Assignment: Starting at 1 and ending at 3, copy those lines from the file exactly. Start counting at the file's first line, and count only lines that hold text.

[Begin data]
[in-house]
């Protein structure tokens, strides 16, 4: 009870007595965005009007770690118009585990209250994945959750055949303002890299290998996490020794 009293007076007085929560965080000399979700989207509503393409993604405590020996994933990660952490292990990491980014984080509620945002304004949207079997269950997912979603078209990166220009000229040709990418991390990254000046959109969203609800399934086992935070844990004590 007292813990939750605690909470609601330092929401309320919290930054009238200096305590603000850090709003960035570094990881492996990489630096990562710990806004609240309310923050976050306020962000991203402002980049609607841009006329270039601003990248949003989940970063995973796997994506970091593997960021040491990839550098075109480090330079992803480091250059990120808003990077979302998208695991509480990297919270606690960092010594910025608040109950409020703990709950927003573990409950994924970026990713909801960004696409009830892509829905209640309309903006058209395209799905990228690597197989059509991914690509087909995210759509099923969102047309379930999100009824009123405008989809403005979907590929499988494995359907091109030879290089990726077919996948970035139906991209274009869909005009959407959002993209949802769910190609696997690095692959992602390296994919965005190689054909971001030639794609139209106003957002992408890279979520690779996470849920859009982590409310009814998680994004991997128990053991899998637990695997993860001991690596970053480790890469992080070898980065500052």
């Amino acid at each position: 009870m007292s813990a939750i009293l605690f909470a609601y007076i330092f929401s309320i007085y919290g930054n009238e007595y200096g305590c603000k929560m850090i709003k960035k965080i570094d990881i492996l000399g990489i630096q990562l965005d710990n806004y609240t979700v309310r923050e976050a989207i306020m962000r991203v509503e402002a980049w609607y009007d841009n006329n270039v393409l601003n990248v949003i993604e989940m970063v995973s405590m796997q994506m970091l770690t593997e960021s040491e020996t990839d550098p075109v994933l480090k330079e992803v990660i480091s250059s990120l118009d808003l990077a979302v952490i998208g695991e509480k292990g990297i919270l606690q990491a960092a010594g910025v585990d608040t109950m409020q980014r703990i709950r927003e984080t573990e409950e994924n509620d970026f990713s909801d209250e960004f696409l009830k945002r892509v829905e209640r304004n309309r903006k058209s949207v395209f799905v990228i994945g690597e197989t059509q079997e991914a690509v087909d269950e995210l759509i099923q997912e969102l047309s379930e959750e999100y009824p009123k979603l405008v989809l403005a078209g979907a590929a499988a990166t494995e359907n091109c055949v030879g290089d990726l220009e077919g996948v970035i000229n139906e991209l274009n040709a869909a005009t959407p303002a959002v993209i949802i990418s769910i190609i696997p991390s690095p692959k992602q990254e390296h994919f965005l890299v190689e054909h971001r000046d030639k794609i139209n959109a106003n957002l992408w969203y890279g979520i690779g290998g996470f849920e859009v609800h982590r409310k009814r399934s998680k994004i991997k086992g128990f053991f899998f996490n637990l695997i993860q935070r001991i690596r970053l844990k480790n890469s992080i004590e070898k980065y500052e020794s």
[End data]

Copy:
[in-house]
């Protein structure tokens, strides 16, 4: 009870007595965005009007770690118009585990209250994945959750055949303002890299290998996490020794 009293007076007085929560965080000399979700989207509503393409993604405590020996994933990660952490292990990491980014984080509620945002304004949207079997269950997912979603078209990166220009000229040709990418991390990254000046959109969203609800399934086992935070844990004590 007292813990939750605690909470609601330092929401309320919290930054009238200096305590603000850090709003960035570094990881492996990489630096990562710990806004609240309310923050976050306020962000991203402002980049609607841009006329270039601003990248949003989940970063995973796997994506970091593997960021040491990839550098075109480090330079992803480091250059990120808003990077979302998208695991509480990297919270606690960092010594910025608040109950409020703990709950927003573990409950994924970026990713909801960004696409009830892509829905209640309309903006058209395209799905990228690597197989059509991914690509087909995210759509099923969102047309379930999100009824009123405008989809403005979907590929499988494995359907091109030879290089990726077919996948970035139906991209274009869909005009959407959002993209949802769910190609696997690095692959992602390296994919965005190689054909971001030639794609139209106003957002992408890279979520690779996470849920859009982590409310009814998680994004991997128990053991899998637990695997993860001991690596970053480790890469992080070898980065500052």
């Amino acid at each position: 009870m007292s813990a939750i009293l605690f909470a609601y007076i330092f929401s309320i007085y919290g930054n009238e007595y200096g305590c603000k929560m850090i709003k960035k965080i570094d990881i492996l000399g990489i630096q990562l965005d710990n806004y609240t979700v309310r923050e976050a989207i306020m962000r991203v509503e402002a980049w609607y009007d841009n006329n270039v393409l601003n990248v949003i993604e989940m970063v995973s405590m796997q994506m970091l770690t593997e960021s040491e020996t990839d550098p075109v994933l480090k330079e992803v990660i480091s250059s990120l118009d808003l990077a979302v952490i998208g695991e509480k292990g990297i919270l606690q990491a960092a010594g910025v585990d608040t109950m409020q980014r703990i709950r927003e984080t573990e409950e994924n509620d970026f990713s909801d209250e960004f696409l009830k945002r892509v829905e209640r304004n309309r903006k058209s949207v395209f799905v990228i994945g690597e197989t059509q079997e991914a690509v087909d269950e995210l759509i099923q997912e969102l047309s379930e959750e999100y009824p009123k979603l405008v989809l403005a078209g979907a590929a499988a990166t494995e359907n091109c055949v030879g290089d990726l220009e077919g996948v970035i000229n139906e991209l274009n040709a869909a005009t959407p303002a959002v993209i949802i990418s769910i190609i696997p991390s690095p692959k992602q990254e390296h994919f965005l890299v190689e054909h971001r000046d030639k794609i139209n959109a106003n957002l992408w969203y890279g979520i690779g290998g996470f849920e859009v609800h982590r409310k009814r399934s998680k994004i991997k086992g128990f053991f899998f996490n637990l695997i993860q935070r001991i690596r970053l844990k480790n890469s992080i004590e070898k980065y500052e020794s």